Back to Journals » International Journal of Nanomedicine » Volume 10 » Issue 1

Antimicrobial activity of bone cements embedded with organic nanoparticles

Authors Perni S, Thenault V, Abdo P, Margulis K, Magdassi S, Prokopovich P

Received 11 April 2015

Accepted for publication 26 May 2015

Published 7 October 2015 Volume 2015:10(1) Pages 6317—6329


Checked for plagiarism Yes

Review by Single-blind

Peer reviewer comments 3

Editor who approved publication: Prof. Dr. Thomas J Webster

Stefano Perni,1,2 Victorien Thenault,1 Pauline Abdo,1 Katrin Margulis,3 Shlomo Magdassi,3 Polina Prokopovich1,2

1School of Pharmacy and Pharmaceutical Sciences, Cardiff University, Cardiff, UK; 2Center for Biomedical Engineering, Massachusetts Institute of Technology, Cambridge, MA, USA; 3Casali Institute, Institute of Chemistry, The Center for Nanoscience and Nanotechnology, The Hebrew University of Jerusalem, Jerusalem, Israel

Abstract: Infections after orthopedic surgery are a very unwelcome outcome; despite the widespread use of antibiotics, their incidence can be as high as 10%. This risk is likely to increase as antibiotics are gradually losing efficacy as a result of bacterial resistance; therefore, novel antimicrobial approaches are required. Parabens are a class of compounds whose antimicrobial activity is employed in many cosmetic and pharmaceutical products. We developed propylparaben nanoparticles that are hydrophilic, thus expanding the applicability of parabens to aqueous systems. In this paper we assess the possibility of employing paraben nanoparticles as antimicrobial compound in bone cements. The nanoparticles were embedded in various types of bone cement (poly(methyl methacrylate) [PMMA], hydroxyapatite, and brushite) and the antimicrobial activity was determined against common causes of postorthopedic surgery infections such as: Staphylococcus aureus, methicillin-resistant S. aureus, Staphylococcus epidermidis, and Acinetobacter baumannii. Nanoparticles at concentrations as low as 1% w/w in brushite bone cement were capable of preventing pathogens growth, 5% w/w was needed for hydroxyapatite bone cement, while 7% w/w was required for PMMA bone cement. No ­detrimental effect was determined by the addition of paraben nanoparticles on bone cement compression strength and cytocompatibility. Our results demonstrate that paraben nanoparticles can be encapsulated in bone cement, providing concentration-dependent antimicrobial activity; furthermore, lower concentrations are needed in calcium phosphate (brushite and hydroxyapatite) than in acrylic (PMMA) bone cements. These nanoparticles are effective against a wide spectrum of bacteria, including those already resistant to the antibiotics routinely employed in orthopedic applications, such as gentamicin.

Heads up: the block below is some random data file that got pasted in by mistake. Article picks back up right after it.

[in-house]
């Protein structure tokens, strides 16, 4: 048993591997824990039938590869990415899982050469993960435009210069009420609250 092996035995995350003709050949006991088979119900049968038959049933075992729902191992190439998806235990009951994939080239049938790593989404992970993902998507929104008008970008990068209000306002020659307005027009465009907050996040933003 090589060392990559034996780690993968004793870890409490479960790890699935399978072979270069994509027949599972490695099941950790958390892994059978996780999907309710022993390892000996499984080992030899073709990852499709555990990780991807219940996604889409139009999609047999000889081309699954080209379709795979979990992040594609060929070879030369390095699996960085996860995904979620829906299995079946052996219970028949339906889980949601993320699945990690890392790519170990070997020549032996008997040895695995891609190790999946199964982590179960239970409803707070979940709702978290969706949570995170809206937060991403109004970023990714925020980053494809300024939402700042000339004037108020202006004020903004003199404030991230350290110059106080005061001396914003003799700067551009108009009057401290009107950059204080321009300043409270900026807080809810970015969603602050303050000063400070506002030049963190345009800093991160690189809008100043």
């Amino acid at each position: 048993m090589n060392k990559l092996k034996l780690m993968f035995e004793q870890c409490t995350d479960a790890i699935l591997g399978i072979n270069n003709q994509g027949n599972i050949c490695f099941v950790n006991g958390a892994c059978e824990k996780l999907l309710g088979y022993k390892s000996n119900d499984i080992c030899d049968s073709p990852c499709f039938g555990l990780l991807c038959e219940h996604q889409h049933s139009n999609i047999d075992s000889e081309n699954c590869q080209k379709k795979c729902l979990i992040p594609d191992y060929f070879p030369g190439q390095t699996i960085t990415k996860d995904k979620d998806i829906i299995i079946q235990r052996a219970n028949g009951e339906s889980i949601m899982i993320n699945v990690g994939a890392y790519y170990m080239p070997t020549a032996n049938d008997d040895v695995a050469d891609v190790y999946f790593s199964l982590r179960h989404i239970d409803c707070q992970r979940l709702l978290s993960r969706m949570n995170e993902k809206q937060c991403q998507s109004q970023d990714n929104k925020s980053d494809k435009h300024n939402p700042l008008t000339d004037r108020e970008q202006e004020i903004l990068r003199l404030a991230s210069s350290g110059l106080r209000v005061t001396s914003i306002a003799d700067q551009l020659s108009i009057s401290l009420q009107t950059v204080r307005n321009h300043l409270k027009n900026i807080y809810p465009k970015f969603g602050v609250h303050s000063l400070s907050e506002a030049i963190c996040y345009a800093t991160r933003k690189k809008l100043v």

Keywords: paraben, antimicrobial, bone cement, PMMA, brushite, hydroxyapatite

Creative Commons License This work is published by Dove Medical Press Limited, and licensed under a Creative Commons Attribution License. The full terms of the License are available at The license permits unrestricted use, distribution, and reproduction in any medium, provided the original author and source are credited.

Download Article [PDF]  View Full Text [HTML][Machine readable]